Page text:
See all the extra notes in advanced R.
as.character(NA) means a missing character value.
# like this.
R is lexically scoped, but you can also look at evaluation frames.
Quoting and Evaluation
D() does eval.
expression() does quote.
options(OPT = val) to set these.
Syntactic names start with letters or a dot. They may also include numbers and underscores. Alternatively, you can use just about anything if you quote it.
for (x in y) all behave as normal.
switch(f, listOfExpressions) is a function which will use the output of f as either a list index or a dictionary key.
We include files using
source(). This has an
We load a package using
all.equal() compares things, allowing a tolerance.
x:y can be used to create a range (which is a Vector).
tryCatch() around an expression.
browser() halts and passes control to the user so they can inspect things.
undebug() do something similar?
untrace() hook a function.
cat() shows a string unescaped.
These are enumerations.
They may be ordered.
typeof returns the type.
Objects have an
attrs property which contains a key-value map.
<- is assignment.
Null is a singleton. Test for it with
Defined using a
Declare our function body as
UseMethod('methodName', dispatchArgument). If dispatchArgument is not specified, we use the first argument of the function itself instead.
myFunction.class <- function(args) classSpecificBody
Potentially you could keep your methods on some other object, but that would be confusing.
NextMethod provides an inheritance mechanism.
We make symbols using
They are used as names.
R has lazy evaluation. This is mostly hidden away from us.
The value in a promise is empty until the first time we look at it.
Typing the name of a function in the REPL shows the source code.
Function objects are closures. They contain an arg list, a body, and an environment. Their arguments are supplied to them as promises.x
The function body could point to all sorts of things, e.g. a symbol or a constant.
There isn't a difference between operators and functions, although operators usually need to be quoted if we want to use them as functions due to having nonstandard names. This even applies to indexing.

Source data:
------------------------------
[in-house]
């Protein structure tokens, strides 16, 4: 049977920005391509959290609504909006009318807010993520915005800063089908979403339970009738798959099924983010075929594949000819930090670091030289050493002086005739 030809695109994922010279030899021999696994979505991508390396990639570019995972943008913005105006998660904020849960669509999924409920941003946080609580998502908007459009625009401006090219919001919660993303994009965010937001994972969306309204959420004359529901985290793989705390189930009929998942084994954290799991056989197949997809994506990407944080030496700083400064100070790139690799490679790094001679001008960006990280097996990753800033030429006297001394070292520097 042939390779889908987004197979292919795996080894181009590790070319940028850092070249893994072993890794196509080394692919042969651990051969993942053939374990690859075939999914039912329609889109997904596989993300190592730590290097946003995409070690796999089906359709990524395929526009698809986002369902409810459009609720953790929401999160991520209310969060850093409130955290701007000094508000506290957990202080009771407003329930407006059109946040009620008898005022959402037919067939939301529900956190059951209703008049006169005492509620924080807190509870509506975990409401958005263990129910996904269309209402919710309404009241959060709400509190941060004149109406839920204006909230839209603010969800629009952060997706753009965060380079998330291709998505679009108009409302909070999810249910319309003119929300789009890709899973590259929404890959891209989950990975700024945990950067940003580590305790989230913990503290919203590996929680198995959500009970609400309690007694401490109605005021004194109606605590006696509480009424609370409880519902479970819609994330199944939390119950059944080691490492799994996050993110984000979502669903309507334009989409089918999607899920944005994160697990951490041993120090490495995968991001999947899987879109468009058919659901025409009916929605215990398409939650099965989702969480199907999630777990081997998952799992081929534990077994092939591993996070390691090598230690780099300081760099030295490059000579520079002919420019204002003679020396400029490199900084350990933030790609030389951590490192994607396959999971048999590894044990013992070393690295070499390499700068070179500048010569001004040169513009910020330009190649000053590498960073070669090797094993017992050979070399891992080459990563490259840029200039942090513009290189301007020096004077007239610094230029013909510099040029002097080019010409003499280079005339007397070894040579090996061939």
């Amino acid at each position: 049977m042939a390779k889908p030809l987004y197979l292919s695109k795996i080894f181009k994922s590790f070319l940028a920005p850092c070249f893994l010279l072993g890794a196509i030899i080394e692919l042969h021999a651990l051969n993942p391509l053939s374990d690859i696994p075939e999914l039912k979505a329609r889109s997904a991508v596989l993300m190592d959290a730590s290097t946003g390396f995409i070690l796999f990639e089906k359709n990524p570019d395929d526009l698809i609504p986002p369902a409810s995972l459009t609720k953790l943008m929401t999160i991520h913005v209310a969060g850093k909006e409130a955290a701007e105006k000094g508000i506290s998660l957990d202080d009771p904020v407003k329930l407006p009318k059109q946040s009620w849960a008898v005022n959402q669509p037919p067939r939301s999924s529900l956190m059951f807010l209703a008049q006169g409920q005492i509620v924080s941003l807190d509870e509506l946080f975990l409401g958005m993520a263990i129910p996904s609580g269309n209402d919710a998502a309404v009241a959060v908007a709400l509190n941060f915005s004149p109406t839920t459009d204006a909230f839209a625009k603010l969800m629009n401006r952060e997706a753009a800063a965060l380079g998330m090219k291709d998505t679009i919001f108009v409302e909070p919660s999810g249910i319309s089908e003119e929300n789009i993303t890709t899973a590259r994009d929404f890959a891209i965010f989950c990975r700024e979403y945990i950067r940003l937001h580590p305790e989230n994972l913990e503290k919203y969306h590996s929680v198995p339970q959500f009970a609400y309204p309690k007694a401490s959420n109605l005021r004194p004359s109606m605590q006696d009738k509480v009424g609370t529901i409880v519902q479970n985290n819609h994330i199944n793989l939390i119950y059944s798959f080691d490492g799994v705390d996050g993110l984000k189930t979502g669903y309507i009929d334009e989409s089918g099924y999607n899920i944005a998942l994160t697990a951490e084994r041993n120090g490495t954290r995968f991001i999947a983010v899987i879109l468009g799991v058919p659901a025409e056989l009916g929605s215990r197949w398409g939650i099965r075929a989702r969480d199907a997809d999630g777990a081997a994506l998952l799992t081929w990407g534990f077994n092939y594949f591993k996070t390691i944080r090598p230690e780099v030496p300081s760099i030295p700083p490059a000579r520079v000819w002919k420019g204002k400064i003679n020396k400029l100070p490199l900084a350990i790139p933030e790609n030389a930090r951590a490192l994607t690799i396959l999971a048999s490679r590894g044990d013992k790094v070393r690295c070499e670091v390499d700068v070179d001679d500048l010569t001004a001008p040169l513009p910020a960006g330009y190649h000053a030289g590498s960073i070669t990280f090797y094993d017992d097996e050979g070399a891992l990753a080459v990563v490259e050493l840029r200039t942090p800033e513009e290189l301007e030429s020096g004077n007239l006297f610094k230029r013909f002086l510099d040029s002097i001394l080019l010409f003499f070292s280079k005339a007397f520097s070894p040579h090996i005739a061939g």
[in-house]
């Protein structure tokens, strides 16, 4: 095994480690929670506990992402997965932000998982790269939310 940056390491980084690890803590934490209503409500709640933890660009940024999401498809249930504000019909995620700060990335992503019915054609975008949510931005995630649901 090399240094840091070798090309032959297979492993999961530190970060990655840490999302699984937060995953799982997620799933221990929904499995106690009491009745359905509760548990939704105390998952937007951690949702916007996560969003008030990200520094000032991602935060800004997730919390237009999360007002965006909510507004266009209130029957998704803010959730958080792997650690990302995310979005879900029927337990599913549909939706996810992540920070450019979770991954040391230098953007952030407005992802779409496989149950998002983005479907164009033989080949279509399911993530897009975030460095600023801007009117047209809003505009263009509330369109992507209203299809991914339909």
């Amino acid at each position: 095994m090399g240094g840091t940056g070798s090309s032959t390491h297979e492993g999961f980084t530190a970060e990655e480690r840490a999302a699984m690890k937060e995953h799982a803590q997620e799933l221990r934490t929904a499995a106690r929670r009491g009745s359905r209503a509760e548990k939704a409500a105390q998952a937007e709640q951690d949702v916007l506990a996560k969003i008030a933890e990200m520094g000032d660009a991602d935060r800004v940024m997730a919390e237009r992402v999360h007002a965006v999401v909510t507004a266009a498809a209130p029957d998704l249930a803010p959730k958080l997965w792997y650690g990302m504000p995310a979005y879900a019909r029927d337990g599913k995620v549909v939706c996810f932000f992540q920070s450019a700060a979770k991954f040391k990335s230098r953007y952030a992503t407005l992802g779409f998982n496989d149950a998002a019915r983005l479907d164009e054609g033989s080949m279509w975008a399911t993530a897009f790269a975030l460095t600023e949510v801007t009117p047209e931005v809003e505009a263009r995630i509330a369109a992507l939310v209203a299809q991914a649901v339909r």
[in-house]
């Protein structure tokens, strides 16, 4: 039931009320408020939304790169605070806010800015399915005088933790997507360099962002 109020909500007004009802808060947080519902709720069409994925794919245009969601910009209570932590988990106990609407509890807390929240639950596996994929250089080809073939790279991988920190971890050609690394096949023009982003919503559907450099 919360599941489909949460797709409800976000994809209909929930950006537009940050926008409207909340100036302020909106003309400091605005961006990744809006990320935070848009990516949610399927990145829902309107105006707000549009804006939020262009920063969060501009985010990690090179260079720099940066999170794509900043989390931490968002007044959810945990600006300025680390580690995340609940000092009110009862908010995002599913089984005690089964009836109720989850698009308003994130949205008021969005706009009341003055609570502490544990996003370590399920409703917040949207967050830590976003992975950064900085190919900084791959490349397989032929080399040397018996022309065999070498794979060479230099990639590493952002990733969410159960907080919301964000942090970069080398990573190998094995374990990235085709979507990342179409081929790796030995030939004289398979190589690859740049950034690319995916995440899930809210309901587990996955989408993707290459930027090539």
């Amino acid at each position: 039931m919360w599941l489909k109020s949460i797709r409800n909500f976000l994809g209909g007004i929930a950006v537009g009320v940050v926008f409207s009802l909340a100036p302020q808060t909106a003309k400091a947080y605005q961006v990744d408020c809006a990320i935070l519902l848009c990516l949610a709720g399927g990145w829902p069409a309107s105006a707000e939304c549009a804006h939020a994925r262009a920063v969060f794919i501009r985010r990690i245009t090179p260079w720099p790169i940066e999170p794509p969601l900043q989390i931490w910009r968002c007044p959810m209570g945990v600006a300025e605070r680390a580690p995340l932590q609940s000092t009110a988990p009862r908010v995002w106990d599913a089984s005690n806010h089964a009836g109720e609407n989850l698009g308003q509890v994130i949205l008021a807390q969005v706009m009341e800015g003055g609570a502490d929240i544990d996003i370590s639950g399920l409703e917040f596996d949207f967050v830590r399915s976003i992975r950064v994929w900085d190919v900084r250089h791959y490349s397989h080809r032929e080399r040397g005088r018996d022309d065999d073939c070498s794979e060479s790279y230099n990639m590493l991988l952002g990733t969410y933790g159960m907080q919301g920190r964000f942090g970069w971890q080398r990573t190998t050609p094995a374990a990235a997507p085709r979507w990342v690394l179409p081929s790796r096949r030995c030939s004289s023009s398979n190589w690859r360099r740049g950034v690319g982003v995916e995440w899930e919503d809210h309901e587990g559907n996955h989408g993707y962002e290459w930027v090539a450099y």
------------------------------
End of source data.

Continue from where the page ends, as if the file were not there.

Test for these with
is.primitive. These use call-by-reference, and so are confusing.
Higher Order functions
Vectorize() works on a scalar function.
outer() does a full join, thus creating two large vectors of all the combinations. If then applies a function to this.
function (arglist) body
Where body is usually in braces.
We can specify default arguments. These are evaluated in the function's own frame.
We can use
... to gather multiple arguments into a pairlist.
Each expression contains one or more statements, which can be accessed as a list.
These are already parsed, but not evaled.
Contains a frame (key-value dict) and an enclosure (pointer to parent).
emptyenv() is the top-most parent.
Environments are re-used. Modifying them may have effects in many places.
If you do a vector operation, the size of the longest vector will be used. The other vectors will be repeated as necessary. If any vector is length 0, this rule is reversed.
reshape() which is generally powerful.
which() to filter based on an expression.
We can also use
subset(). What's the difference?
Everything is 1-indexed.
 returns a list. It can accept other vectors as an argument. [] returns a single element. $ works on recursive cell-based data structures. It doesn't allow numerical indexing - only by characters/symbols.
We don't have to specify all of our indexes - we can leave some out to say 'all of these'. e.g.
x[,0] creates a single-column matrix.
We can also pass in vectors or matrices of indexes.